Correlation does not always imply causation

25 Mar

There are many instances in psychological research when results seem to show significance between one variable and another, this is called a correlation. However, it is often wondered whether these correlations also show causation e.g. variable A caused variable B to happen. Sometimes results show significance between variables and it is assumed that causation has occurred, even though this is not always the case. However, how can one be sure about whether variables show causation or whether there is something else causing it? The name for assuming that one variable causes another is called cum hoc ergo propter hoc meaning “with this, therefore because of this” is commonly assumed when two things occur together that one must have caused the other, however this is not necessarily the case.

The cum hoc ergo propter hoc can be explained in many different ways;

For example,

  • If variable A causes a correlation in variable B, therefore A causes B.
  • A may be the cause of B.
  • B may be the cause of A.
  • There could be an unknown variable C, that causes A and B.
  • There may be relationships between all above variables in ways unexpected from the hypothesis.

However, despite all the possibilities there is so way to make a conclusion regarding correlation and causation, these issues need further research to determine if the correlation does mean that there is a causation.

When it comes to psychological research, it is always difficult to determine causation. Even if results are significant, it does not necessarily mean that there is causation between your variables. Psychologists are only able to present what potentially could be happening and not necessarily what is happening. However, as this is down to science these hypothesis can always be tested further, and if a psychology was really unsure of their results further testing can always help provide more answers.


10 Responses to “Correlation does not always imply causation”

  1. laurencedown 03/29/2012 at 14:08 #

    It doesn’t matter so much that correlation doesn’t mean causation does it? I mean, if you are controlling for as many confounding variables as possible and you have good control over your independent variables, an extremely strong correlation could well predict causation. Although technically correlation cannot show causation, I reckon it can give us pretty much enough to go on to make up our minds!

  2. Psucc0 04/08/2012 at 13:16 #

    Although I completely agree with you, Correlation isn’t all bad its good at hinting at further research. You can compare the variables to have a look and see if there is anything worth investigating between them, I guess that’s the main point of corelational research. Although the media always seem to miss the point!
    paper – the antisocial teenagers and smoking parent’s example

    Research for the behavioural sciences – Gravetter and Forzano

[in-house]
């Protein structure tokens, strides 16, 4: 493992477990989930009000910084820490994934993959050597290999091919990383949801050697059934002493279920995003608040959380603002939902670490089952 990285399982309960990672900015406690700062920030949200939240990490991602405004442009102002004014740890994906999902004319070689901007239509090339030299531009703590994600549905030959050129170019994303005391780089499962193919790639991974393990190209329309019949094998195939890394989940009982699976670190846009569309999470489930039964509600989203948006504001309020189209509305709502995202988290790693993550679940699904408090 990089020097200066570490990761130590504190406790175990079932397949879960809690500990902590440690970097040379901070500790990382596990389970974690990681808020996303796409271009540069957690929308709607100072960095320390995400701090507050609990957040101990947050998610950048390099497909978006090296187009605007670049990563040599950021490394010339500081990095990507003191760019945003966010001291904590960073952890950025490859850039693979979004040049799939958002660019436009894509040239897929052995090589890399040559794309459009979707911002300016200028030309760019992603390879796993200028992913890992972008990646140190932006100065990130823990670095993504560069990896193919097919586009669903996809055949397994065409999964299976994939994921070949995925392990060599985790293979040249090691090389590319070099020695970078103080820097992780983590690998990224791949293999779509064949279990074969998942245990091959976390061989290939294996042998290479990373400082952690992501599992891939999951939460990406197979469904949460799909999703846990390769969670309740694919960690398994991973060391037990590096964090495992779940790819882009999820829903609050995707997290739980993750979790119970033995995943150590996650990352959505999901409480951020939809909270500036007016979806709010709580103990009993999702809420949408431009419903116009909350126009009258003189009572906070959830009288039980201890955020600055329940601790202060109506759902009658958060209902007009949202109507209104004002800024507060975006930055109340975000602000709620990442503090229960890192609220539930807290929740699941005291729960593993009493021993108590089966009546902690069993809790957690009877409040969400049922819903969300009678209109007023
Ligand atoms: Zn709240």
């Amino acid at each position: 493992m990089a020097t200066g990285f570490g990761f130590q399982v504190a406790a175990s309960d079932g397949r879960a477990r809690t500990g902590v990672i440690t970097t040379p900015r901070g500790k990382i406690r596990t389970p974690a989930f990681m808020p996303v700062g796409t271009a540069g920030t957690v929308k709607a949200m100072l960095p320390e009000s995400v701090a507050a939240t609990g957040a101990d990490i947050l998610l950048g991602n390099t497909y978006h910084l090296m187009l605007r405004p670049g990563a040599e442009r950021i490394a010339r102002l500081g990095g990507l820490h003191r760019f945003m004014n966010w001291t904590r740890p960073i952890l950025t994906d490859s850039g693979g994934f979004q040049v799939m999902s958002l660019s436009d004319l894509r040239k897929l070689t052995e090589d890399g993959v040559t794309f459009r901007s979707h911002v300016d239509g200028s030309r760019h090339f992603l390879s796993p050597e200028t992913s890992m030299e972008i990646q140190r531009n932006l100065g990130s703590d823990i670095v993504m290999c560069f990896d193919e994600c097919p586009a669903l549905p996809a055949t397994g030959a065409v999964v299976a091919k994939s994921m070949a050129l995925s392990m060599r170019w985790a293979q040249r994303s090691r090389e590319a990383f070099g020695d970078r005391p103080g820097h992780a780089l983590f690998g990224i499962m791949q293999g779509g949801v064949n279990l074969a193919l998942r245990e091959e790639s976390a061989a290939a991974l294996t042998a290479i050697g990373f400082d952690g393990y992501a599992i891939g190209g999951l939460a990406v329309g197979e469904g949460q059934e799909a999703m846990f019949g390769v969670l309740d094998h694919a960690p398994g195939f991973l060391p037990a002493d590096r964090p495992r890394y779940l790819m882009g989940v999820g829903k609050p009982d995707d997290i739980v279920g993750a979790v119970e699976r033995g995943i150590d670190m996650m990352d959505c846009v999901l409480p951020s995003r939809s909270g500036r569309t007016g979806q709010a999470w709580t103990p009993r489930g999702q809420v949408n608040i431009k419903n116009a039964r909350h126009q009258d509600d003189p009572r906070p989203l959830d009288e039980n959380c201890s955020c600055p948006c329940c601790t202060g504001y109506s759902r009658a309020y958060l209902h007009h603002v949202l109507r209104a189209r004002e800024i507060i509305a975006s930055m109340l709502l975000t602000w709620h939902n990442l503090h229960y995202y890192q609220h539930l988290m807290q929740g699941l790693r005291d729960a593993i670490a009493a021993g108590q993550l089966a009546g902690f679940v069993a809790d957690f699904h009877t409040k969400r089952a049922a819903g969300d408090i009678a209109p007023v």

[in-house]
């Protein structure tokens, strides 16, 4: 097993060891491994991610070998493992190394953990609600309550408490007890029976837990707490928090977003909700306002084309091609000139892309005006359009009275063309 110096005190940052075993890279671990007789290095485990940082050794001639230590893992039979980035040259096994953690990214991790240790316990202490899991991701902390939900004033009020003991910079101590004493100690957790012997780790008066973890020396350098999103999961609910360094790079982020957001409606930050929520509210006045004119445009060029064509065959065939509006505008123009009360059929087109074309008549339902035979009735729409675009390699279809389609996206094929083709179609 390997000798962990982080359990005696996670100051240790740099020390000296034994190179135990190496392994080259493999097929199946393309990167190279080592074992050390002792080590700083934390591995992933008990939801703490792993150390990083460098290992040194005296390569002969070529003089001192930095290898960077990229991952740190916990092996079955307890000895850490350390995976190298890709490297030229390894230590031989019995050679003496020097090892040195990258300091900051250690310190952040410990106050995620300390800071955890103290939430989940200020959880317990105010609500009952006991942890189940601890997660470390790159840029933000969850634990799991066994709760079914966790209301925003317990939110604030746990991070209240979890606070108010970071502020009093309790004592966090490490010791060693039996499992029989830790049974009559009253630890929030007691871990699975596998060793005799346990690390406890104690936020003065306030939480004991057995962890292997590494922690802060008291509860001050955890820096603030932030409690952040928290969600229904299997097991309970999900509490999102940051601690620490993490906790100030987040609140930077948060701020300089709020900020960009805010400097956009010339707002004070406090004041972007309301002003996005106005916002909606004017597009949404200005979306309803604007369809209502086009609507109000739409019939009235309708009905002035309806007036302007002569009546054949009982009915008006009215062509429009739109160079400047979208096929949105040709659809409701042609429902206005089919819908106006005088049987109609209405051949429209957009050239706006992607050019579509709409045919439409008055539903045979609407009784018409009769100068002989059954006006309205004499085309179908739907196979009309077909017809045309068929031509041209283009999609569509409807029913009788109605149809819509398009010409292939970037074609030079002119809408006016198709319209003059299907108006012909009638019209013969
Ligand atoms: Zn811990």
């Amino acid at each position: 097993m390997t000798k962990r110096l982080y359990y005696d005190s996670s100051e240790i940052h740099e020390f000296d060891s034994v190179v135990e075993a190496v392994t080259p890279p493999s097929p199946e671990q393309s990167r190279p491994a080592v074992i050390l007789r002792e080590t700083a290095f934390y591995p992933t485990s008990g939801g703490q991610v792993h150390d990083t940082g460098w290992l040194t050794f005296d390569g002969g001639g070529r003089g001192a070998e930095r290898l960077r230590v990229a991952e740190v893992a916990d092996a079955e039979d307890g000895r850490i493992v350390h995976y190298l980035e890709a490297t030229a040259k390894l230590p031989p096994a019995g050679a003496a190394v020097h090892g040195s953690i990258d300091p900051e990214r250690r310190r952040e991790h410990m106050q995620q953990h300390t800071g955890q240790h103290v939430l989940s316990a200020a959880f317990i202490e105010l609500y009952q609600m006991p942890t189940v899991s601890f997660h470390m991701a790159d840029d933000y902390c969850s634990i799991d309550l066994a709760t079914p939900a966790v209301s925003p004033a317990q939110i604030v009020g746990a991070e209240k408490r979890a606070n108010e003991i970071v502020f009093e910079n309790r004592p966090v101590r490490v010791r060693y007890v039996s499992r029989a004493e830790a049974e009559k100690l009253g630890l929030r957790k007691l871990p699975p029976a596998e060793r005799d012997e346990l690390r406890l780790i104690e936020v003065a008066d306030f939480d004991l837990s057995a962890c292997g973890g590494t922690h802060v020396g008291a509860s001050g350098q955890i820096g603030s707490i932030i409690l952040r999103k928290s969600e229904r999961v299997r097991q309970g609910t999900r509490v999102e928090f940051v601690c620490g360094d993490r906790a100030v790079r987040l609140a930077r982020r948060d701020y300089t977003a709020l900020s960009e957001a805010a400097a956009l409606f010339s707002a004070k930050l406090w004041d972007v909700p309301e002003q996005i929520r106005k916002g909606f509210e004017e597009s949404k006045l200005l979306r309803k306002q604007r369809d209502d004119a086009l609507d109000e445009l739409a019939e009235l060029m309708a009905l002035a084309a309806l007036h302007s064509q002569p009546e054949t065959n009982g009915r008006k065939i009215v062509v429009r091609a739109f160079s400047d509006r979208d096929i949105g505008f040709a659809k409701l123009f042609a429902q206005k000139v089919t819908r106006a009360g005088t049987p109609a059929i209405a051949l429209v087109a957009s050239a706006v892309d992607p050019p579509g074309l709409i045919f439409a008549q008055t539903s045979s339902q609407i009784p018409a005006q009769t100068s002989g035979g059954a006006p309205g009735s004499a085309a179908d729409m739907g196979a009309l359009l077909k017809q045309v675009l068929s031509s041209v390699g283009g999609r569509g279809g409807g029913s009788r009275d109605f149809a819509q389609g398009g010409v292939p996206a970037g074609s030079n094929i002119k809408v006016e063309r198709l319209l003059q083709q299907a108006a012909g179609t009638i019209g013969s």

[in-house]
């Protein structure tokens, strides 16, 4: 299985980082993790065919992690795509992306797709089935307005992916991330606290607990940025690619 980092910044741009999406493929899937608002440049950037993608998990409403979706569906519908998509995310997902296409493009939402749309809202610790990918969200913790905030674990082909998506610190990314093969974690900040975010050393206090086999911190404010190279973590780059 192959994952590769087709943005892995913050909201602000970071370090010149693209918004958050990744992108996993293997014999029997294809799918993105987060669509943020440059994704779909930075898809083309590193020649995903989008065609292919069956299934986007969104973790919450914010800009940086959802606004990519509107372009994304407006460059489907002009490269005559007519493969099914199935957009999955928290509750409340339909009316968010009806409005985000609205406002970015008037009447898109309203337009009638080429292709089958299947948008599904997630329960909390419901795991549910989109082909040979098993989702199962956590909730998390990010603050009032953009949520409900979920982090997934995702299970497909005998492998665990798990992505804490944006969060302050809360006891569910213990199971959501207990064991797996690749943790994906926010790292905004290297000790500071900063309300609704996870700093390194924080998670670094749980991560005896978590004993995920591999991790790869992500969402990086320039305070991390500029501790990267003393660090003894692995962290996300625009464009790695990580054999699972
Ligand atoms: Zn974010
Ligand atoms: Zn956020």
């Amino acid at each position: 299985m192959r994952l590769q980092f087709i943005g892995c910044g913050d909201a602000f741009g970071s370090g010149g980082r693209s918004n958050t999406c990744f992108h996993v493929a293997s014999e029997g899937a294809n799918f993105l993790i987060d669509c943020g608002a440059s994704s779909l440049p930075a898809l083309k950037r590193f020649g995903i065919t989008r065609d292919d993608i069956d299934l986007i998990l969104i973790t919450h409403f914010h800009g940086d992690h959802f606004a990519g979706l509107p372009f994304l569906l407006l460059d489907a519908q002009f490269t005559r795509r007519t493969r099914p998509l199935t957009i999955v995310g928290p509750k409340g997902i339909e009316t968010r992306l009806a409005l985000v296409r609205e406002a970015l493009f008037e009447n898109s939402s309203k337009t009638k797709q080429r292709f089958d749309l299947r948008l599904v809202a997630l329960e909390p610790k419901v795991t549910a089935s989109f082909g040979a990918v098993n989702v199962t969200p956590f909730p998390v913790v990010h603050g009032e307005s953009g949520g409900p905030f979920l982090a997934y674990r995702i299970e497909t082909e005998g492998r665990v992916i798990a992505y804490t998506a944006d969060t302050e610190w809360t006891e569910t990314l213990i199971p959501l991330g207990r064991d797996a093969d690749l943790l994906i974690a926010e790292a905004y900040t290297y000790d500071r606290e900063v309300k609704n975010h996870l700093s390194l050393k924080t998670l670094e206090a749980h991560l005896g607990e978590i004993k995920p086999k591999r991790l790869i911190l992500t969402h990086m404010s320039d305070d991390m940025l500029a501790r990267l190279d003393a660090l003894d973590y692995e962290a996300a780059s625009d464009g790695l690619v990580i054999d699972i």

3. psucd8 04/17/2012 at 18:48 #

    I think that although correlation cannot directly show causation between variables, it can often be the closest estimate a researcher can obtain. For example, in psychology there are many instances where it is unethical, or just not possible to control confounding variables therefore it is not possible to identify causation so correlation gives the best idea of the relationship between variables. However, Wright (1921) suggested that there can be correlation between variables they may actually act independently of each other but be acted upon by another variable. He also suggests that if a mathematical relationship can be identified between variables then correlation can be used to find the degree of determination of variables and thus calculate causation (using lots of long and complicated formulas).

    Wright (1921):

  4. psuc97 04/18/2012 at 16:38 #

    Helloo 🙂
    I agree that it is very difficult to conclude that there is a definite cause and relationship between two variables in psychology as it it almost impossible to control all extraneous or confounding variables. For example Loftus and Palmer conducted two studies looking at how information after an event effected the accuracy of recall of said event by having participants watch a video clip of a car crash in a controlled laboratory environment. They concluded the information after the event did effect memory recall, however there was no way of ensuring that all participants were in the exact same mood state or in perfect health. Also there may be other variables that would come into question if the participants actually viewed a real car crash such as shock which may have a bigger or different impact on memory.
    In addition, correlation studies are conducted in a way that means the variables being observed and doing so in there natural environment which means there is an even lower level of control that if an experiment looking for a cause and effect relationship was being conducted.
    Correlation studies aren’t pointless though, they allow researchers to narrow their studies and bring to light the areas that need further researching.:)

  5. poeywycheung 04/18/2012 at 23:18 #

    I agree with you that Correlation does not imply causation.
    To me, correlation is more like suggesting a relationship between the 2 variables whereas causality is talking about the distinct/absolute relationship between the 2 . Just because two events/variables correlate does not mean that one has caused the other.
    And the wrong thinking(correlation=causation) cause a problem with quantitative data and research. Although correlation shows significance,it cannot tell the reason/why in between. Therefore we have to remind ourselves to be more empirical, scientific whenever we have to deal with these kind of researches.

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